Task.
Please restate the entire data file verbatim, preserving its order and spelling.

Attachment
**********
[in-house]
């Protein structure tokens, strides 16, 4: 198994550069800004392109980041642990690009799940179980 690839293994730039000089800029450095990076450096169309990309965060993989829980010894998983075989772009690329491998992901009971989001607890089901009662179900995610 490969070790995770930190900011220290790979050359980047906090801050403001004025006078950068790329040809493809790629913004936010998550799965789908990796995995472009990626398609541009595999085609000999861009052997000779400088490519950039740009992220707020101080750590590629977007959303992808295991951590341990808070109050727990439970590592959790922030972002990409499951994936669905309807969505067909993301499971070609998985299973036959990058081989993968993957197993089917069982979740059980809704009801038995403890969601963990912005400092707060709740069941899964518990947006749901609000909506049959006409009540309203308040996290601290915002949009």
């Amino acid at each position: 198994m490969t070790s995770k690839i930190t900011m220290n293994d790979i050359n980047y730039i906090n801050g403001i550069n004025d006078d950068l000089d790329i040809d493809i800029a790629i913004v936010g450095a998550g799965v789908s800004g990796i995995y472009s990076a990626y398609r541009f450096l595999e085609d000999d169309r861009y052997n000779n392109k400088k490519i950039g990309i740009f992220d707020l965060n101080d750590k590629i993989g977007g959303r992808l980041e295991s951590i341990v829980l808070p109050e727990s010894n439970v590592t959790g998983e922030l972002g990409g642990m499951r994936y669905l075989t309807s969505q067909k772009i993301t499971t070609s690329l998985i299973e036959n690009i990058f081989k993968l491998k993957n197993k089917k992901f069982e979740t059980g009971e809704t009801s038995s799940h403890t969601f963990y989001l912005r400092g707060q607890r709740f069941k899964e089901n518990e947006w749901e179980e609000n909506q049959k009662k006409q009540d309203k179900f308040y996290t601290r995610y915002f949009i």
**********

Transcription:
[in-house]
């Protein structure tokens, strides 16, 4: 198994550069800004392109980041642990690009799940179980 690839293994730039000089800029450095990076450096169309990309965060993989829980010894998983075989772009690329491998992901009971989001607890089901009662179900995610 490969070790995770930190900011220290790979050359980047906090801050403001004025006078950068790329040809493809790629913004936010998550799965789908990796995995472009990626398609541009595999085609000999861009052997000779400088490519950039740009992220707020101080750590590629977007959303992808295991951590341990808070109050727990439970590592959790922030972002990409499951994936669905309807969505067909993301499971070609998985299973036959990058081989993968993957197993089917069982979740059980809704009801038995403890969601963990912005400092707060709740069941899964518990947006749901609000909506049959006409009540309203308040996290601290915002949009």
């Amino acid at each position: 198994m490969t070790s995770k690839i930190t900011m220290n293994d790979i050359n980047y730039i906090n801050g403001i550069n004025d006078d950068l000089d790329i040809d493809i800029a790629i913004v936010g450095a998550g799965v789908s800004g990796i995995y472009s990076a990626y398609r541009f450096l595999e085609d000999d169309r861009y052997n000779n392109k400088k490519i950039g990309i740009f992220d707020l965060n101080d750590k590629i993989g977007g959303r992808l980041e295991s951590i341990v829980l808070p109050e727990s010894n439970v590592t959790g998983e922030l972002g990409g642990m499951r994936y669905l075989t309807s969505q067909k772009i993301t499971t070609s690329l998985i299973e036959n690009i990058f081989k993968l491998k993957n197993k089917k992901f069982e979740t059980g009971e809704t009801s038995s799940h403890t969601f963990y989001l912005r400092g707060q607890r709740f069941k899964e089901n518990e947006w749901e179980e609000n909506q049959k009662k006409q009540d309203k179900f308040y996290t601290r995610y915002f949009i």